If this is true, it is still questionable whether the FBI regarded Abbie Hoffman a serious public threat -quite possibly, his file was enormous nea because Hoffman left colorful legendry wherever he went. He was a gifted publicist, who regarded electronic media as both playground and weapon. He actively enjoyed manipulating network TV and other gullible, imagehungry media, with various weird lies, mindboggling rumors, impersonation scams, and other sinister distortions, all absolutely guaranteed to upset cops, Presidential candidates, and federal judges.
Hoffman's most famous work was a book self-reflexively known as Steal This Book, which publicized a of methods by which young, penniless hippie agitators might live off the fat of a system supported by humorless drones. Steal This Book, whose title urged readers to damage the ffun means of mornning which had put it into their hands, might be described as a spiritual ancestor of a computer virus.
Hoffman, like many a later conspirator, made extensive use of pay- phones for his agitation work -- in pnl case, generally through the use of cheap brass washers as coin-slugs. During the Vietnam War, there was a federal surtax imposed on telephone service; Hoffman and his cohorts could, and did, argue that in systematically stealing phone service they were engaging in civil disobedience: Mobile morning nsa fun pnp denying tax funds to an illegal pp immoral war.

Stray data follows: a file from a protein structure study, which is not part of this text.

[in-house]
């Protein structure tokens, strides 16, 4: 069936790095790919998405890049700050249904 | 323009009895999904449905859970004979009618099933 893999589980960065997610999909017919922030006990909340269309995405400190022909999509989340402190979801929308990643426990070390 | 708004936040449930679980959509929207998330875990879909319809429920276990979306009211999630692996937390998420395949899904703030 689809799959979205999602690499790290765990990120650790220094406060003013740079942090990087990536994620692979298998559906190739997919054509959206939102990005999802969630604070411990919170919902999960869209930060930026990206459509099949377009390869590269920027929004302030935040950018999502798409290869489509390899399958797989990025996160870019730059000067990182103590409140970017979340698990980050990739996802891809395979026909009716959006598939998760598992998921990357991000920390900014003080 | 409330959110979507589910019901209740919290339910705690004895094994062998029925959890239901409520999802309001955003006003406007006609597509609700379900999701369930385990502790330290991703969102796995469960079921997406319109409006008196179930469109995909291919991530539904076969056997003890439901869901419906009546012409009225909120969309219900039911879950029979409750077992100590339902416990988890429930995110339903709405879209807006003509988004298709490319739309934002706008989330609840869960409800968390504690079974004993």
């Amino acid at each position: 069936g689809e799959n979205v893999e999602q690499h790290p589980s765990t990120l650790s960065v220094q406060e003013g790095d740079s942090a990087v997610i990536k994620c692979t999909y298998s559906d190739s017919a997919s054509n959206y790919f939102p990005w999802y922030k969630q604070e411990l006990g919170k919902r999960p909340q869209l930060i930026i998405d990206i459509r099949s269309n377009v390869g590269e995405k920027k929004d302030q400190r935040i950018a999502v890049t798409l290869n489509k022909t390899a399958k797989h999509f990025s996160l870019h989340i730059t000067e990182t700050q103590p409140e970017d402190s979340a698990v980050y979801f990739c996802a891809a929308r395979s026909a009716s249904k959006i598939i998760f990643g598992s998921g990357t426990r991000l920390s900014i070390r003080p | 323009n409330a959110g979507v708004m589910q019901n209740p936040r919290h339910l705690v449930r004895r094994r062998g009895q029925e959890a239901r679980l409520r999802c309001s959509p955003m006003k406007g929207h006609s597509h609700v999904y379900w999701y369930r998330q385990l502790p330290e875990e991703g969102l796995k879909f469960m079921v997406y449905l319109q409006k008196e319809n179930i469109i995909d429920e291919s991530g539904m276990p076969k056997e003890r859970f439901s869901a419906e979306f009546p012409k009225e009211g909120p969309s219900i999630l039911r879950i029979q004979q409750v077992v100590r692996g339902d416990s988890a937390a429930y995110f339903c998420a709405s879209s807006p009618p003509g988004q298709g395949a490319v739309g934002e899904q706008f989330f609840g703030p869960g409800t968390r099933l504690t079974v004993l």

But this thin veil of decency was soon dropped entirely. Ripping-off the System found its own justification in deep alienation and a basic outlaw contempt for conventional bourgeois values. Ingenious, vaguely politicized varieties of rip-off, which might be described as "anarchy by convenience," became very popular in Yippie circles, and because rip-off was so useful, it was to survive the Yippie movement itself.